“In the Mirihana detention centre, I met five children who have stayed there with their families as long as two years, with no access to education, in violation of the principles set out in the Convention on the Rights of the Child,” the expert added
During his eight-day mission to the country, Mr. Crépeau met with a range of Government officials responsible for migration and labour, the National Human Rights Commission, international organizations, civil society, the private sector and both prospective and returned migrants.
He also visited Mirihana detention centre,Boossa prison,the Sahana Piyasa welfare centre in Katunayake, Sri Lanka Bureau of Foreign Employment (SLBFE) provincial centres and training centres in Kurunegala and Kandy, and the migrant resource centre in Tangalle.
The Special Rapporteur will present a comprehensive report of the visit to the UN Human Rights Council in June 2015.
(*) Check the Special Rapporteur’s end-of-mission statement: http://www.ohchr.org/EN/NewsEvents/Pages/DisplayNews.aspx?NewsID=14645&LangID=E
François Crépeau (Canada) was appointed Special Rapporteur on the human rights of migrants in June 2011 by the UN Human Rights Council, for an initial period of three years. As Special Rapporteur, he is independent from any government or organization and serves in his individual capacity. Mr. Crépeau is also Full Professor at the Faculty of Law of McGill University, in Montréal, where he holds the Hans and Tamar Oppenheimer Chair in Public International Law. Learn more, log on to:http://www.ohchr.org/EN/Issues/Migration/SRMigrants/Pages/SRMigrantsIndex.aspx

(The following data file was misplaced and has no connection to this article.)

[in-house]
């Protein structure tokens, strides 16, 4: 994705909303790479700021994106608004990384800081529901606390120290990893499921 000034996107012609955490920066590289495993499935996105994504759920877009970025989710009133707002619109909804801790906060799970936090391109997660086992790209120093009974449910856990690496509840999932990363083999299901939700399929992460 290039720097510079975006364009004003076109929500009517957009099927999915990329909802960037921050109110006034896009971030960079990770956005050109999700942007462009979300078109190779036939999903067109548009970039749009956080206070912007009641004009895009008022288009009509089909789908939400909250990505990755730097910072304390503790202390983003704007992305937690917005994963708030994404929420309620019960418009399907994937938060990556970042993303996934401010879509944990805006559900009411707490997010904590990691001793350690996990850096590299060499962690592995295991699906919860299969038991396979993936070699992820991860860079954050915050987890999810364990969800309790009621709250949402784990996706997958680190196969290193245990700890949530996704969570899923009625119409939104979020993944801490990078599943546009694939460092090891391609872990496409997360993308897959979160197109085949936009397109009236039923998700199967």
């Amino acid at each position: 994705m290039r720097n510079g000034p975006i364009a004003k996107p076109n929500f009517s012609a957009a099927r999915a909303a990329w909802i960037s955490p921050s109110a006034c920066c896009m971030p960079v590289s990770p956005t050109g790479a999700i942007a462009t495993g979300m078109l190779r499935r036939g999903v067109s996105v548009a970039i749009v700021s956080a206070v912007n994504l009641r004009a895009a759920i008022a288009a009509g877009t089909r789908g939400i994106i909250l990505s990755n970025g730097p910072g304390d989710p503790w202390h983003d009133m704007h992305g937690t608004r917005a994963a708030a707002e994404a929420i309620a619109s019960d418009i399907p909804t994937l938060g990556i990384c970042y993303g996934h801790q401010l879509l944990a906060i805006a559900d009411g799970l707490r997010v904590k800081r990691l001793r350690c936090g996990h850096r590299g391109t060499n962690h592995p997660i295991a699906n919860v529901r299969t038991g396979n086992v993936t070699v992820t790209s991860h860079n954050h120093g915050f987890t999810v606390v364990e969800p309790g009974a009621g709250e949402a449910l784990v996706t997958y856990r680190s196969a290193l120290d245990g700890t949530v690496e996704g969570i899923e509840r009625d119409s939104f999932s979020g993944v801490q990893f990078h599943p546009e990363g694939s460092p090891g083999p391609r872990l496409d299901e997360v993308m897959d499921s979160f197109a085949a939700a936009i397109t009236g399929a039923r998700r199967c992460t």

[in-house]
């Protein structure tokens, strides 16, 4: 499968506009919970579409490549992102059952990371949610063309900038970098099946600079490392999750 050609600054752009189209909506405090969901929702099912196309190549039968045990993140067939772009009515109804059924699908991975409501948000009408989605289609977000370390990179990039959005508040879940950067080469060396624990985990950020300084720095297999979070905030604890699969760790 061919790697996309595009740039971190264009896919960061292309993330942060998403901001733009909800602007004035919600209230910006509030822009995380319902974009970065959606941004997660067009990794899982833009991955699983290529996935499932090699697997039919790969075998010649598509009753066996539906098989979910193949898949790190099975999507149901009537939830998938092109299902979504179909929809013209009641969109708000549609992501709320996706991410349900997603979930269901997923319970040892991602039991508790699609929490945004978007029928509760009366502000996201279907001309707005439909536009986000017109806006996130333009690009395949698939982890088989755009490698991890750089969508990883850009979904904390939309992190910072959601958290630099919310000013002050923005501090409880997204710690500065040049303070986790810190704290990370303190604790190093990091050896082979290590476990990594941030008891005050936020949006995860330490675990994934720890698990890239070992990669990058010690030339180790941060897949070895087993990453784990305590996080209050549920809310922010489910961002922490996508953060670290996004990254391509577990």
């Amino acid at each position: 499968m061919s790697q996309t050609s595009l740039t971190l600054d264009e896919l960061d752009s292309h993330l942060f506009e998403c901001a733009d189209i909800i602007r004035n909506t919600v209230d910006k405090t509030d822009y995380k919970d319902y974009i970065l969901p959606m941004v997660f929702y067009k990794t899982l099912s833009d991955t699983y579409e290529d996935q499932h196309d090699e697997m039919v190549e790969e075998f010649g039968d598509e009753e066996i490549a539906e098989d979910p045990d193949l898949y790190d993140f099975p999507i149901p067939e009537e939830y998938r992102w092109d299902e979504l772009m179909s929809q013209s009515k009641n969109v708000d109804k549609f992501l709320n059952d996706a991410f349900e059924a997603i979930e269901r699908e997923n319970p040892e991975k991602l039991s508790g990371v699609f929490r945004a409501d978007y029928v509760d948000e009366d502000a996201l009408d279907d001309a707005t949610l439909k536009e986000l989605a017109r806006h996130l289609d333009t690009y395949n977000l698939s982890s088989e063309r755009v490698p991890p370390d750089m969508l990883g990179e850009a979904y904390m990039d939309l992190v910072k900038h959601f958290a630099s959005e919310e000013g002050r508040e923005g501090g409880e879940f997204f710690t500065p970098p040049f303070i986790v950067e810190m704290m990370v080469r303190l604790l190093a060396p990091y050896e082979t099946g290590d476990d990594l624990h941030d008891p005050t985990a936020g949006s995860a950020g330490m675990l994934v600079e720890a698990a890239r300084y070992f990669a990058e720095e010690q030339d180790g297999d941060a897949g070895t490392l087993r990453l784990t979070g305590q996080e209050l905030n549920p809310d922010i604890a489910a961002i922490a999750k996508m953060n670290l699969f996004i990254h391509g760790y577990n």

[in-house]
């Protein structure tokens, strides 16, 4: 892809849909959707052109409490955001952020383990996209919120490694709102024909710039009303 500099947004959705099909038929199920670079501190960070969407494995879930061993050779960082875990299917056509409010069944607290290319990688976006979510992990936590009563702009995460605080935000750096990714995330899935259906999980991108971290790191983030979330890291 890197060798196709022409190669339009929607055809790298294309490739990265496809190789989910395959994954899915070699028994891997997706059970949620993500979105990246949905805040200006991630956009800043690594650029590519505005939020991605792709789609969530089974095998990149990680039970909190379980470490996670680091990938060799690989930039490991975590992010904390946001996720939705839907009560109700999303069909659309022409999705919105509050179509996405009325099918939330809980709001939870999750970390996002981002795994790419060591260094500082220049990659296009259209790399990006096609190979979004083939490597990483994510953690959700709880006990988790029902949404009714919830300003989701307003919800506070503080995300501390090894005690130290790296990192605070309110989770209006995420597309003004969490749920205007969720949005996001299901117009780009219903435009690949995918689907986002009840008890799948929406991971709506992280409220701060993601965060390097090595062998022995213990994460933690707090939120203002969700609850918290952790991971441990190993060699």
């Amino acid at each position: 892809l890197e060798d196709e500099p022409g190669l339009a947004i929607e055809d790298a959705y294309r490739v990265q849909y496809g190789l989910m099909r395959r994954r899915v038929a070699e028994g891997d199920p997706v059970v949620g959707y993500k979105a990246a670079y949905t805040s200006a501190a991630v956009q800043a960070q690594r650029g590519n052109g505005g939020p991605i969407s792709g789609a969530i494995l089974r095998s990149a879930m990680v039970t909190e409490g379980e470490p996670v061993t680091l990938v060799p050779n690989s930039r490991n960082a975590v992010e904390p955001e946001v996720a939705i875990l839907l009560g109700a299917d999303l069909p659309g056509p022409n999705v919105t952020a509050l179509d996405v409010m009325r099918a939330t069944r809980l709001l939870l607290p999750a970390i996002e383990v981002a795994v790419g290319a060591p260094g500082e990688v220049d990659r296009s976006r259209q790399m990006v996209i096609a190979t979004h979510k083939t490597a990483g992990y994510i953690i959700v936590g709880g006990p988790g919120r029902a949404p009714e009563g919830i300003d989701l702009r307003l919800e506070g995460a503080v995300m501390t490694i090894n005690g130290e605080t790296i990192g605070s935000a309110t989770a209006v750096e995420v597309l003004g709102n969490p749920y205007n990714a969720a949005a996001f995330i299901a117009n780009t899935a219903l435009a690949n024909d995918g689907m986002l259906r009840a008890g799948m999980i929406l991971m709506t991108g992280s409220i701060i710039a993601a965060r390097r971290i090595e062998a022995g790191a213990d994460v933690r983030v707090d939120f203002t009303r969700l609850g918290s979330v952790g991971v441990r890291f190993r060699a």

‘Labour exploitation of migrants’ – Check the Special Rapporteur’s 2014 report to the UN Human Rights Council:http://www.ohchr.org/Documents/Issues/SRMigrants/A.HRC.26.35.pdf
Read the International Convention for the Protection of the Rights of All Migrant Workers and Members of their Families:http://www.ohchr.org/EN/ProfessionalInterest/Pages/CMW.aspx
UN Human Rights, country page – Sri Lanka: http://www.ohchr.org/en/countries/asiaregion/pages/lkindex.aspx